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Lesson Plan: Evolution

Teacher Name: Rachael Barker


Lesson Title: Biological Evolution
Target Grade/Subject: The target grade is 9th or 10th grade Biology. The students have a
basic understanding of the theory of evolution and its origins. The students enjoy group
work and computer interaction and have a basic knowledge of Google Earth.
Length: 1 hour

VA SOL: Standard BIO.8 c, d, e

1. What is natural selection?


2. How does natural selection lead to new species?
3. How are today’s species at a greater advantage than those of the past?
Objectives:
Students will be role-playing. Some students will be given the chance to
volunteer and come to the front of the class in an effort to illustrate evolution. Through
use of costume and masks, students will grasp the general concept. During lecture,
students will obtain new vocabulary words and understand the mechanism behind
evolution, or natural selection. Students will also use Google Earth in an effort to witness
exactly where Charles Darwin performed most of his work and developed the theory of
evolution. This will be the precursor to a major project for each student’s grade.
Tools and Resources:
-computer (Google Earth)
-costumes
-masks
Preparation
Technology/Classroom Arrangement and Management Strategies:
This lecture will be given in a computer lab. Individual work is highly
encouraged with Google Earth. Activities during lecture will be allotted approximately
10 minutes a piece. Once lecture is complete, which should take about 30 minutes, the
remainder of the class will be spent on Google Earth.
Prerequisite technology skills needed by students:
Students should know how to use the computer/internet. Students should also
have knowledge on how to access and navigate Google Earth. Teacher assistance will be
available.
Lesson Development
Focus and Review of previous work/knowledge:
The lesson will begin with an open discussion based on the class’s knowledge of
the theory of evolution. This will be followed by lecture on the origins of evolution and
the mechanisms behind it, as well as certain advantageous/disadvantageous
characteristics of certain species. This lecture will build upon the student’s limited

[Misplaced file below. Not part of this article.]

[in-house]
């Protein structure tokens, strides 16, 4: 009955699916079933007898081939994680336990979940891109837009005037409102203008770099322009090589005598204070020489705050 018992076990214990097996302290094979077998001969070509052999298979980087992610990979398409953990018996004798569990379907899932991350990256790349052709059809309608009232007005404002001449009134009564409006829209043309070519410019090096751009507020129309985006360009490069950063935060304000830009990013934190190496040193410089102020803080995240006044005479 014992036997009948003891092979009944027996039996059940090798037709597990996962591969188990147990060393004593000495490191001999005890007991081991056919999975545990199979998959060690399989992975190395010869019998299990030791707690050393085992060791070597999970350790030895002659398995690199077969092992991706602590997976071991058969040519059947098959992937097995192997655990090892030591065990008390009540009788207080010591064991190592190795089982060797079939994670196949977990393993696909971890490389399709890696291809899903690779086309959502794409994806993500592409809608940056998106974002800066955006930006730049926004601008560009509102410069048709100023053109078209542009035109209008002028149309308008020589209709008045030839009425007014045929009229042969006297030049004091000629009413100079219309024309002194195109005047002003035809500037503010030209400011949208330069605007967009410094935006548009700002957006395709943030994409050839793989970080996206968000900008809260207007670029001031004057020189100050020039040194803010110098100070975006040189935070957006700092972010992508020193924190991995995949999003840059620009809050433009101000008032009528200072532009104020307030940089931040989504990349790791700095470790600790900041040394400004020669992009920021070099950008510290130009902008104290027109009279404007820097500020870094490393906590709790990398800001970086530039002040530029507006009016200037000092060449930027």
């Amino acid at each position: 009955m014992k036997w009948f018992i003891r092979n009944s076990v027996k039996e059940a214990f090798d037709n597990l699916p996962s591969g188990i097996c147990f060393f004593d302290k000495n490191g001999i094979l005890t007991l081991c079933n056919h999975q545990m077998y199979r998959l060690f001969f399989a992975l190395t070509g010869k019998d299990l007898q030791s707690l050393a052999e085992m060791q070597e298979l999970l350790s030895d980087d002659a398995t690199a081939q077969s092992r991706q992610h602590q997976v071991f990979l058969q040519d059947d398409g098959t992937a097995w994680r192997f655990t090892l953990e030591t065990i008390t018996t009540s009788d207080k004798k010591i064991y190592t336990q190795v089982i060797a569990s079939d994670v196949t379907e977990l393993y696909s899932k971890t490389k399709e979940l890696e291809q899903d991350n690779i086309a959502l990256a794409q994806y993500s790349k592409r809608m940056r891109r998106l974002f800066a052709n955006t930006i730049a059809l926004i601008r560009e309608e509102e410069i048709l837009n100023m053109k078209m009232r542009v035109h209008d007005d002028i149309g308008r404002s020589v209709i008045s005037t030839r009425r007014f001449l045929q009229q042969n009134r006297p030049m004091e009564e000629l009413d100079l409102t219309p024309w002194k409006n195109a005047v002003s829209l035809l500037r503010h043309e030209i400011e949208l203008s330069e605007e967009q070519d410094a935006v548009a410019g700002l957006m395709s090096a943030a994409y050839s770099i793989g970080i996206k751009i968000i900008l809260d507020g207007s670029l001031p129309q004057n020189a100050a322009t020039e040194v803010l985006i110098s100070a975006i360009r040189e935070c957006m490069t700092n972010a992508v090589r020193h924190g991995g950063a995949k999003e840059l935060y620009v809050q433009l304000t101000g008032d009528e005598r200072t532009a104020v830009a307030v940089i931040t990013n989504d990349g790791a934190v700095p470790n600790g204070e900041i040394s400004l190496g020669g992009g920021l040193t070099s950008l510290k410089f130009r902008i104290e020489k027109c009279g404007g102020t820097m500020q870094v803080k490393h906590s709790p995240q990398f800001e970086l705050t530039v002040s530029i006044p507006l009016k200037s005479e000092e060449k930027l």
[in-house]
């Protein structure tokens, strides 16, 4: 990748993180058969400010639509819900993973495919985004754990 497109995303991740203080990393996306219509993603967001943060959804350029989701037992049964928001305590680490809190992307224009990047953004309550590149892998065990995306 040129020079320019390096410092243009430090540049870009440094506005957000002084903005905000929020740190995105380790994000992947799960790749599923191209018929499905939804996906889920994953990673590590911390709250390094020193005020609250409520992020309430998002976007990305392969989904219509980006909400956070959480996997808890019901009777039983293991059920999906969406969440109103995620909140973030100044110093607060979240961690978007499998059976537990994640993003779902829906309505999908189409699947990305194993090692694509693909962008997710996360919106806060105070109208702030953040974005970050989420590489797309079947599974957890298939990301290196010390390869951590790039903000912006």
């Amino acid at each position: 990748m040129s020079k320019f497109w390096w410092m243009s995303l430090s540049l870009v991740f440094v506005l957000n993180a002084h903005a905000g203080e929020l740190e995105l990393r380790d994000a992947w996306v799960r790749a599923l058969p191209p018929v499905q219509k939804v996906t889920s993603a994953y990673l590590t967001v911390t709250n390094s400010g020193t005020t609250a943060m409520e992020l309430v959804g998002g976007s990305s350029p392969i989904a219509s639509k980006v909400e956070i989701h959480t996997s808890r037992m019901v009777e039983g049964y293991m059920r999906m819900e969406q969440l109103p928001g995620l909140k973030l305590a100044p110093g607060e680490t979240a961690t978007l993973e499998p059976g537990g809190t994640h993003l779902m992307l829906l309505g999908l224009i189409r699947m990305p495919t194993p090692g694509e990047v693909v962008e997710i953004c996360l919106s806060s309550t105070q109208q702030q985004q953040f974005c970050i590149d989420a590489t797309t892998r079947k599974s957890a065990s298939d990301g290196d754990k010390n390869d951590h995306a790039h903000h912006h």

knowledge’s of the theory. Google Earth will then be accessed.
Anticipatory Set:
1. When students arrive to class, prompt them with the question, what do you know
already about the theory of evolution?
2. Open discussion will commence, with the teacher asking the class various follow-
up questions such as, which characteristics about yourself do you find put you at
an advantage above other species? (This should last about 5 or 10 minutes)
Instructional Activity:
1. Lecture on a brief description of the theory of evolution and its many components
will be given.
2. During lecture, two breaks will be allotted to provide students the chance to come
to the front of the class and partake in an illustration. The first break will consist
of 4 or 5 students volunteering to come to the front of the class, each given a
different monkey costume (not to envelop the entire student, just a mask). Each
mask will illustrate a certain characteristic change due to biological evolution.
3. The second break will consist of 4 or 5 students volunteering to come to the front
of the class, each given a different bird mask (beak). Each beak will, too,
illustrate a certain characteristic change due to biological evolution.
Guided practice and checking for understanding (Student activities):
1. Upon completion of lecture, the teacher will allot each student access to Google
Earth. Once achieved, each student will search for the Galapagos Islands, the
location where Charles Darwin conducted the majority of his research.
2. The students will be required to write down what is noticed, such as scenery,
longitude/latitude, etc.
3. Once each student has located these islands and evaluated their characteristics,
they will then be assigned partners. Each pair will be assigned a different
Galapagos Island on which to perform general research of its history and what
Charles Darwin found on each. This activity will not be due during this class.
Independent Practice:
1. Students will be given the remainder of classtime (after lecture completed) to
experiment with Google Earth and gain experience in its utility.
Closure:
1. Ask students the following question:
a. Why do you think certain traits (of any species) have developed?
b. What are the advantages/disadvantages to these traits?
Evaluation Procedure
Assessment of objectives:
Students will be awarded participation grades for involvement in class discussion. They
will also be graded for completion of Google Earth activity, entailing descriptions and
sketches of what was seen. Students will be told prior to class that participation is
necessary for this content.
Rubric:
Activities during this lecture will not be graded based on accuracy, but rather, on
completion and participation. This lecture is more discussion-based. Quizzes and tests
on this content will be implemented in the future, though.